پویایی بین ارزش کار و تجربه کار پاره وقت در سراسر سال مقطع متوسطه
|کد مقاله||سال انتشار||مقاله انگلیسی||ترجمه فارسی||تعداد کلمات|
|21667||2008||16 صفحه PDF||سفارش دهید||محاسبه نشده|
Publisher : Elsevier - Science Direct (الزویر - ساینس دایرکت)
Journal : Journal of Vocational Behavior, Volume 73, Issue 1, August 2008, Pages 143–158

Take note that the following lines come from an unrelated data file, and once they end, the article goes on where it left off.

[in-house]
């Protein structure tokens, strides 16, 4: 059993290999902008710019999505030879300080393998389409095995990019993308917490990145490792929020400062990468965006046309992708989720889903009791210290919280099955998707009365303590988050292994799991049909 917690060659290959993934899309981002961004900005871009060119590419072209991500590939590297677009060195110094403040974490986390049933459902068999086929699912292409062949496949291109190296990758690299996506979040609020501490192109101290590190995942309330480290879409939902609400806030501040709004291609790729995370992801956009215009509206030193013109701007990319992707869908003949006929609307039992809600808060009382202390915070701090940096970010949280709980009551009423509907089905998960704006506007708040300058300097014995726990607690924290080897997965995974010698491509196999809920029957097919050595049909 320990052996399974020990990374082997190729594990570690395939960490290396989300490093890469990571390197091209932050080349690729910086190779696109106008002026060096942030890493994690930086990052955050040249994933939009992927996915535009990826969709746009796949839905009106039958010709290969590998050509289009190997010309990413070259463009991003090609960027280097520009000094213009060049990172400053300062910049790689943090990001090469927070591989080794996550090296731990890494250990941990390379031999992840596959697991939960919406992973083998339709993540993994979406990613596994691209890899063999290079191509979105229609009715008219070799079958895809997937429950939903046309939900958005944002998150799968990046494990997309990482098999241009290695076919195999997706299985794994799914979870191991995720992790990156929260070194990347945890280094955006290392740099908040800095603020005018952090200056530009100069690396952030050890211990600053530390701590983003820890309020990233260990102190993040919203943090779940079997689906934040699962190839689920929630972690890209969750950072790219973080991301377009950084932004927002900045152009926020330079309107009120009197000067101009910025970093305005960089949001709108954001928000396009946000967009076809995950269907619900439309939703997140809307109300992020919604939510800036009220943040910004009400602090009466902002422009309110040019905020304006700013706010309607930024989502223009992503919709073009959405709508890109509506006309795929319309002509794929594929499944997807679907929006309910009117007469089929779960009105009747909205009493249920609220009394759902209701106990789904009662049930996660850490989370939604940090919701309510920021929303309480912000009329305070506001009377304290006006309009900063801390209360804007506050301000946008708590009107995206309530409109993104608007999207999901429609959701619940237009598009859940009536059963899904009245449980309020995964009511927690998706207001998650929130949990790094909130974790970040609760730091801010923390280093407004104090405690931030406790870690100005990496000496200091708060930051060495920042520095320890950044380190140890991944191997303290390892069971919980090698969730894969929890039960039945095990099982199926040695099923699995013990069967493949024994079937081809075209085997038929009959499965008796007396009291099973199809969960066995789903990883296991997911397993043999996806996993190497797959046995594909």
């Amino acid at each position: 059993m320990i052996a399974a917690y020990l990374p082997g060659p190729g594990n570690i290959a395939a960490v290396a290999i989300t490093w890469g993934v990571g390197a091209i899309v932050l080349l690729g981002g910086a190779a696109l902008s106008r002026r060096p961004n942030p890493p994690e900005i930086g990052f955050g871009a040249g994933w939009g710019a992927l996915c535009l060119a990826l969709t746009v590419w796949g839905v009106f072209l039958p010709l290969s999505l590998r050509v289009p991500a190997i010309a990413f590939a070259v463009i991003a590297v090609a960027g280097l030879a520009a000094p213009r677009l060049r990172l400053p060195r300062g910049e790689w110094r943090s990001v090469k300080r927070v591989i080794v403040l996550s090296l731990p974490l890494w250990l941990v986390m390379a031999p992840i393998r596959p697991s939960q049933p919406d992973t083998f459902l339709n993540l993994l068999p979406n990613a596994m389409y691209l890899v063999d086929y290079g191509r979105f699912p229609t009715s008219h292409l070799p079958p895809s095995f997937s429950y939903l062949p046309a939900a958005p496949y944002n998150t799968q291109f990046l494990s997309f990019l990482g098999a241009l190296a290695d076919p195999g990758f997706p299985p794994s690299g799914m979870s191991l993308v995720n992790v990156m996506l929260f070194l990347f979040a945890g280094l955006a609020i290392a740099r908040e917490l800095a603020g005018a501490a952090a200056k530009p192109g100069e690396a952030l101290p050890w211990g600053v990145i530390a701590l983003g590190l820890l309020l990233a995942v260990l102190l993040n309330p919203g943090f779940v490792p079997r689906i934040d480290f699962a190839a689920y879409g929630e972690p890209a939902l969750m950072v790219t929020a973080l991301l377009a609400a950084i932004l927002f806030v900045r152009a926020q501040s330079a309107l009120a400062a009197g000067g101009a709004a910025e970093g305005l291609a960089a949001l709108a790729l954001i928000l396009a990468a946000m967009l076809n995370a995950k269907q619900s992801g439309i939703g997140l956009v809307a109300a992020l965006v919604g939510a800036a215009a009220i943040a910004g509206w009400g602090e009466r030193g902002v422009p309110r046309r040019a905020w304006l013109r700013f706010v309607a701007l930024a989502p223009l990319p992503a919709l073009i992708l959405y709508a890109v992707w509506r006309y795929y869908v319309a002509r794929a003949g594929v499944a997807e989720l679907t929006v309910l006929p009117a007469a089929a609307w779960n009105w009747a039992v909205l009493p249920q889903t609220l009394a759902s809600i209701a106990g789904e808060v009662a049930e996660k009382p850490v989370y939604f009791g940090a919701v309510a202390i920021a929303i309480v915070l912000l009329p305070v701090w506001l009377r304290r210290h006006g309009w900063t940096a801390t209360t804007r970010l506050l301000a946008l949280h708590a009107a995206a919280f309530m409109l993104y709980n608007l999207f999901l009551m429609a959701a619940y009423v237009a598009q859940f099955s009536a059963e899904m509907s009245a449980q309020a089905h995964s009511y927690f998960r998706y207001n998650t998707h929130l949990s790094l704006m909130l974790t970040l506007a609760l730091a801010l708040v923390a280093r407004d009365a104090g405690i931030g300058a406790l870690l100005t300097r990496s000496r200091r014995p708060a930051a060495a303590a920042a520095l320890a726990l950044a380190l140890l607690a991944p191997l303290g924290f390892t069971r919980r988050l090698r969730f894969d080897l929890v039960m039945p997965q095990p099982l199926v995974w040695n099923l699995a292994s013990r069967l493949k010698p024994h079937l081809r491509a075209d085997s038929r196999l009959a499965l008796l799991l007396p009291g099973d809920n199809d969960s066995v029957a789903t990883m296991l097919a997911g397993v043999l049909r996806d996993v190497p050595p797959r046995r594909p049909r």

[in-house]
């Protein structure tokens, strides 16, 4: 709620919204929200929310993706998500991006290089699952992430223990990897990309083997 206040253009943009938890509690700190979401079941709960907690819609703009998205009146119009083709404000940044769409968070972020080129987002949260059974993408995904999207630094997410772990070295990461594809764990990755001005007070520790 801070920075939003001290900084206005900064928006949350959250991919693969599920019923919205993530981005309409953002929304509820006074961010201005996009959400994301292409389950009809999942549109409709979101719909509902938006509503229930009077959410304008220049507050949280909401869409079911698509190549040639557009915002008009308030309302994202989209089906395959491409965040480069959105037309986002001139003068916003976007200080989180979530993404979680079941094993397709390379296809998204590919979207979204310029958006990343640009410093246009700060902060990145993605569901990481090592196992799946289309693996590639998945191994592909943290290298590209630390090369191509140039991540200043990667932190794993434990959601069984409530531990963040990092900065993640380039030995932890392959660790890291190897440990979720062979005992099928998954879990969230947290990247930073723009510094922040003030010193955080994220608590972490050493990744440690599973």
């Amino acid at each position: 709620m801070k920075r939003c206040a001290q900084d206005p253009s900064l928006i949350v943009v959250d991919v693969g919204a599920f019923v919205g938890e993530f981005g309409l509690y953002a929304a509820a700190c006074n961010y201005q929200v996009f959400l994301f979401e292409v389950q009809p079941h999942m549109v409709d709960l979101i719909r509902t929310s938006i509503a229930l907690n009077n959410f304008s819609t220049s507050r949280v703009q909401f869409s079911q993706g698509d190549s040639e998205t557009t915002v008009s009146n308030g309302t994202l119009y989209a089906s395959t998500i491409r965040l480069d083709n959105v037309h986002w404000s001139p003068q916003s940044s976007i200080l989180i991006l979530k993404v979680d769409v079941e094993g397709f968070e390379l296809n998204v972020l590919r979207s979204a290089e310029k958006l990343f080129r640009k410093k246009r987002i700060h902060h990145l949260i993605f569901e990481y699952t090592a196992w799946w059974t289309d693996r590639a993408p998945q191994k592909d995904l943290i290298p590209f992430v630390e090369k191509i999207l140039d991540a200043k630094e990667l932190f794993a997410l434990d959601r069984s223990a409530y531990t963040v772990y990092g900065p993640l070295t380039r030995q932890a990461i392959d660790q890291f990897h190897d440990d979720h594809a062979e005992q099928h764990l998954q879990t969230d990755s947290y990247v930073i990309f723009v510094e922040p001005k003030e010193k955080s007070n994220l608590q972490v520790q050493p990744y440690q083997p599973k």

The work value system, its development, and its relationship with work experiences can be modeled as an adaptive control system [Ford, D. H., & Lerner, R. M. (1992). Developmental systems theory: An integrative approach. Newbury Park, CA: Sage Publications]. This study employed longitudinal data from 1000 participants (Youth Development Study; Jeylan Mortimer, Principal Investigator) and three work value domains to test the assertion that work values and experiences change in concert from the 9th to 12th grade. The results suggest that work values and experiences exhibit cohesion and discrepancy reduction patterns which serve to maintain a dynamic link within the work value system and between the value system and part-time work experiences across the high school years. Envisioning a future career seemingly has a greater influence on adolescent vocational development than do part-time work experiences.